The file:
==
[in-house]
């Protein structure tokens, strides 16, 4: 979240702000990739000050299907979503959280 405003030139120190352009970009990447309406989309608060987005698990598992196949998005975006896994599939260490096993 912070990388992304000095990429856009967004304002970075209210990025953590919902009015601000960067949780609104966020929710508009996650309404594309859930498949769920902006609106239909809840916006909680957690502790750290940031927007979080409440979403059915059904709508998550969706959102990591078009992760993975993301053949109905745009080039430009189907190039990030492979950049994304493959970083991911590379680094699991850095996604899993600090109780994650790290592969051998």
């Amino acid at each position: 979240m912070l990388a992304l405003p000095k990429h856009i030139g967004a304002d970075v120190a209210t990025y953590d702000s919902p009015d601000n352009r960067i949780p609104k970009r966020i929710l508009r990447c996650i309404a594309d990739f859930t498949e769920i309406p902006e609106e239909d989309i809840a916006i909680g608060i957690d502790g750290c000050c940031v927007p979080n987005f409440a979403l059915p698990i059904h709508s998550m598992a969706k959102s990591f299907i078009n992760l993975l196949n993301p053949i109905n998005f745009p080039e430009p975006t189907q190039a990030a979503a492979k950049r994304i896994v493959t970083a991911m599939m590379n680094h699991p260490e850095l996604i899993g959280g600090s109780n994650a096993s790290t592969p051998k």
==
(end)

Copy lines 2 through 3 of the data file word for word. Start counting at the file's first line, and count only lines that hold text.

């Protein structure tokens, strides 16, 4: 979240702000990739000050299907979503959280 405003030139120190352009970009990447309406989309608060987005698990598992196949998005975006896994599939260490096993 912070990388992304000095990429856009967004304002970075209210990025953590919902009015601000960067949780609104966020929710508009996650309404594309859930498949769920902006609106239909809840916006909680957690502790750290940031927007979080409440979403059915059904709508998550969706959102990591078009992760993975993301053949109905745009080039430009189907190039990030492979950049994304493959970083991911590379680094699991850095996604899993600090109780994650790290592969051998």
């Amino acid at each position: 979240m912070l990388a992304l405003p000095k990429h856009i030139g967004a304002d970075v120190a209210t990025y953590d702000s919902p009015d601000n352009r960067i949780p609104k970009r966020i929710l508009r990447c996650i309404a594309d990739f859930t498949e769920i309406p902006e609106e239909d989309i809840a916006i909680g608060i957690d502790g750290c000050c940031v927007p979080n987005f409440a979403l059915p698990i059904h709508s998550m598992a969706k959102s990591f299907i078009n992760l993975l196949n993301p053949i109905n998005f745009p080039e430009p975006t189907q190039a990030a979503a492979k950049r994304i896994v493959t970083a991911m599939m590379n680094h699991p260490e850095l996604i899993g959280g600090s109780n994650a096993s790290t592969p051998k």